Monday, April 09, 2007

Mojave National Preserve& Mitchell Caverns SRA

After Amboy Crater, I made my way into the park, and up to "hole in the wall" camp and visitor center, camping at the developed campgrounds.
The next day I explored the hole in the wall "rings trail" which leads into a small slot canyon, and went to Mitchell caverns. The caverns were definitely neat, and the ranger led tour was very good due to the personality of the ranger. He was pretty impressive, moving from park to park every few years, to round ot his experiences. I struck up a conversation with him regarding the impressive cavern discovered in King's/Sequoia last year, and as a matter of fact, he was put onto the team. This for a guy that only had been at the caverns for two years or so. Anyways, good blend of humor, patience and expertise, led to a very good time on the tour. The Mitchells, who were responsible for opening the caverns to the public, actually did so under the guise of a mining claim. There are a few short mine shafts on the trek up to the caverns, which he dug to appease the claim. Seems he had done a better job of managing the resources than the state did upon taking it over. There was irrepairable damage done in a chamber that held petroglyths, when they allowed Jim Morrison and the doors to film a video there. Anyways, another situation where the pictures just will not do justice. The NPS actually has a decent photo gallery
After another hike near hole in the wall, I took a drive north to mid-hill camp to see if I could not find the view point of mount whitney I had been told about. Nope. And this area had burned recently so was not very scenic.
I chose to exit the park and return in west to Kelbaker so that I could visit Kelso Dunes. I chose to "disperse camp" in the desert rather than another night in the campground. On the way in on Kelbaker, I saw the results of someone who had a rough morning. A smoldering skeleton of an old pinto or something facing the wrong ways in a ditch, evidently losing it through some hairpin s-curves. highway patrol was there, but I did not see the driver...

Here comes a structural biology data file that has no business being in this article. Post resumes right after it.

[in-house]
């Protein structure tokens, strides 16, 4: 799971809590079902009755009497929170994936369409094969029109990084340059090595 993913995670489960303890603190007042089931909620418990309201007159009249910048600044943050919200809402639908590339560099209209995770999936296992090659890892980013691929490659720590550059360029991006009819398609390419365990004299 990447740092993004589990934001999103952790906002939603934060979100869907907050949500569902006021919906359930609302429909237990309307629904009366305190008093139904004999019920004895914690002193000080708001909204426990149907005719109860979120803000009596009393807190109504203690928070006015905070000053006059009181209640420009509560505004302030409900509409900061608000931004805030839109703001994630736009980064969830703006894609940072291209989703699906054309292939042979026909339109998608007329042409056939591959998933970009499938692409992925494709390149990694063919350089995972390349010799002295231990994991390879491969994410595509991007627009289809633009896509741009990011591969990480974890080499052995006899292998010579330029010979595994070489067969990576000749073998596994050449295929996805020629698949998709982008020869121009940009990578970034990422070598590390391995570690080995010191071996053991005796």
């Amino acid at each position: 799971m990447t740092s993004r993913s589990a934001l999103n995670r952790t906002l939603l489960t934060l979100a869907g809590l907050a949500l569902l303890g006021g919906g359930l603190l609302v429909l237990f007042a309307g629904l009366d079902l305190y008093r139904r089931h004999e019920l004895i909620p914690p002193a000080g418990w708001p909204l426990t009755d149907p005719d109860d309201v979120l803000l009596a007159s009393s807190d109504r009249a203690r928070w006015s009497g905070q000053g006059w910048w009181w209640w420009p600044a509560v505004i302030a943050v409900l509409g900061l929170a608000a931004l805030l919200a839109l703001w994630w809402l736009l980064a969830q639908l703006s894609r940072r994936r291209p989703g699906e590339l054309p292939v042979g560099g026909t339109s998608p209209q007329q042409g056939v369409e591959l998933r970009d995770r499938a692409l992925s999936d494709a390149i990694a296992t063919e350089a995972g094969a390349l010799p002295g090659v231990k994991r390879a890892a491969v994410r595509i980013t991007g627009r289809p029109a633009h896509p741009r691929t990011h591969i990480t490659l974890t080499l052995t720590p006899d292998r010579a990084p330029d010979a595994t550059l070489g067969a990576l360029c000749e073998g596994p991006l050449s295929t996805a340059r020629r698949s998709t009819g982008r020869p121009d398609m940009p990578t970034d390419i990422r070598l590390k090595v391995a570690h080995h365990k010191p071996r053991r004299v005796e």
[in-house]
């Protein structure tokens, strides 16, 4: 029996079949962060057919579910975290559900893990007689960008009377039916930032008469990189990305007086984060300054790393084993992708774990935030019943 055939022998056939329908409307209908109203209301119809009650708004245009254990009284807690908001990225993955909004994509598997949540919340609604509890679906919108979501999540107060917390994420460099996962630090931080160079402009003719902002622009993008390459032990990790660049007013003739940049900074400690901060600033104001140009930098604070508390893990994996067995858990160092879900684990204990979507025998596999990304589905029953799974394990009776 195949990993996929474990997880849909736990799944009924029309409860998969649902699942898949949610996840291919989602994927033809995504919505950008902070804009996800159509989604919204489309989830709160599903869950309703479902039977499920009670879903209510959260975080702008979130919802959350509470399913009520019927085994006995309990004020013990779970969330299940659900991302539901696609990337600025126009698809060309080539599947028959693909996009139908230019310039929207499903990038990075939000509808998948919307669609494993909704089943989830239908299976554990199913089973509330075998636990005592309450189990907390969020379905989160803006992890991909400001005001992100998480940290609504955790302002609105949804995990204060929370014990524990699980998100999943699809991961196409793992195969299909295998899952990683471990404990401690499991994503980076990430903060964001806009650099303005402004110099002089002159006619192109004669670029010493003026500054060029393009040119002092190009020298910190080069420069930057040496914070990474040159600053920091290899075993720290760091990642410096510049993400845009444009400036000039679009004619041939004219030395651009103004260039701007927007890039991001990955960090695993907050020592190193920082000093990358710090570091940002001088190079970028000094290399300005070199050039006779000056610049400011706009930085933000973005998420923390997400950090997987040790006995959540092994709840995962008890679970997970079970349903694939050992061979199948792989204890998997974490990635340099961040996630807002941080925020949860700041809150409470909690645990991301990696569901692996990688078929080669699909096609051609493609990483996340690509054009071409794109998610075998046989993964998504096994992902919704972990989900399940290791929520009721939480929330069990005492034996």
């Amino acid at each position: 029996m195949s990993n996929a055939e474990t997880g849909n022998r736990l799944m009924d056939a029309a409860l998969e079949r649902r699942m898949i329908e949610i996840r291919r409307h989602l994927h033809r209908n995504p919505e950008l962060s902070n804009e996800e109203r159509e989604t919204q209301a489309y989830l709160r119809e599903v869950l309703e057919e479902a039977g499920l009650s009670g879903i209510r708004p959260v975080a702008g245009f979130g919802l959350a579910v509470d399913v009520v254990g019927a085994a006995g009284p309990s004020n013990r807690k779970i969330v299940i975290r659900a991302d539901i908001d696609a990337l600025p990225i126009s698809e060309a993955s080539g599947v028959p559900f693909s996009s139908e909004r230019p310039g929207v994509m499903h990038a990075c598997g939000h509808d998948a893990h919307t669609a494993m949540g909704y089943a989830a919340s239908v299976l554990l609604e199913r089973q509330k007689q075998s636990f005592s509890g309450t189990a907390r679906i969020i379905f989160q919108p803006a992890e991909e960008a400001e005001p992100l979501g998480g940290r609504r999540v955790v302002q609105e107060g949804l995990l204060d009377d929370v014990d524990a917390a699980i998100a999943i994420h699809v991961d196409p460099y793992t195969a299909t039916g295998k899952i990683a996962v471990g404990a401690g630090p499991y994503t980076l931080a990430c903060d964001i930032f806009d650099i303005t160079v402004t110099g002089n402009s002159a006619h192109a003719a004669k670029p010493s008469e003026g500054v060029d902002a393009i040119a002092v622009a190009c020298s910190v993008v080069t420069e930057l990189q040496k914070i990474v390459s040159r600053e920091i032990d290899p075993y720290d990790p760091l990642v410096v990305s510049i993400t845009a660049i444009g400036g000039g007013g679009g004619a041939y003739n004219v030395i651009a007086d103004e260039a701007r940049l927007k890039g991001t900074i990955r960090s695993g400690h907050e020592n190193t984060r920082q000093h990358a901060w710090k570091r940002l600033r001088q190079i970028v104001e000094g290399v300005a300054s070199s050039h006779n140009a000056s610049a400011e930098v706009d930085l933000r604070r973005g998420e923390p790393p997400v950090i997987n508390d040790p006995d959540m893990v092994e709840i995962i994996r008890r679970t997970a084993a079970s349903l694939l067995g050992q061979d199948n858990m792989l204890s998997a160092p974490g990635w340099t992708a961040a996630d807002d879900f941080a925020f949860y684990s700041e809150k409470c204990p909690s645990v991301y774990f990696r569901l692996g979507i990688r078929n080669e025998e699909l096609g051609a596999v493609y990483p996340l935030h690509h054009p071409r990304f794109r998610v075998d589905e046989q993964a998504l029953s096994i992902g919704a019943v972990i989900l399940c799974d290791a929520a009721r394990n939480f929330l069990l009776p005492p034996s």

It is about a mile and half out to the summit of Kelso dunes, and that is through the sand and a 700 foot rise. Trudge, trudge,trudge :) It was definitely worth it. Got an earlier start on this one, so the temps and sun were not a real issue. I think the strenuous part of the trek was the running on the dunes to try to make a "boom". These are one of the few sand dunes where the shifting sands will create noise if the moisture content is right. I managed a few, but some guys I ran into on the summit actually got a couple of real good ones going. The sound reminded me of a large prop plane. Before I had started my hike in, the winds had created on where I thought a truck was coming up the gravel road, but then realized it was coming from the dunes :) There were a lot of animal tracks from last night but none were showing themselves in the light of day. Oh well. I really felt I had now been in the desert, with the dunes remonding me of scenes of movies set in the sahara or such. And very nice views.
After a stop through Kelso depot for water and a respite, I went further north to the cinder cones area. I got a kick out of the old kelso jail at the depot. I know I would be good if that was the consequences...
The cinder cones are definitely impressive, with one having a dramatic blowout the side and a deep lava flow.
From here, I exited the park and drove up to the Tecopa area. Leon had told me a lot of this area, and I was eager to take a look around. I passed by a real neat area, that being Dumont Dunes BLM rec area, only because they required purchase (or so it seemed) of a weekly pass to use. This is a OHV rec area for the dunes, but the overall terrain was very neat. I found a nice spot just south of Tecopa to pull in for the night and enjoy the stars...

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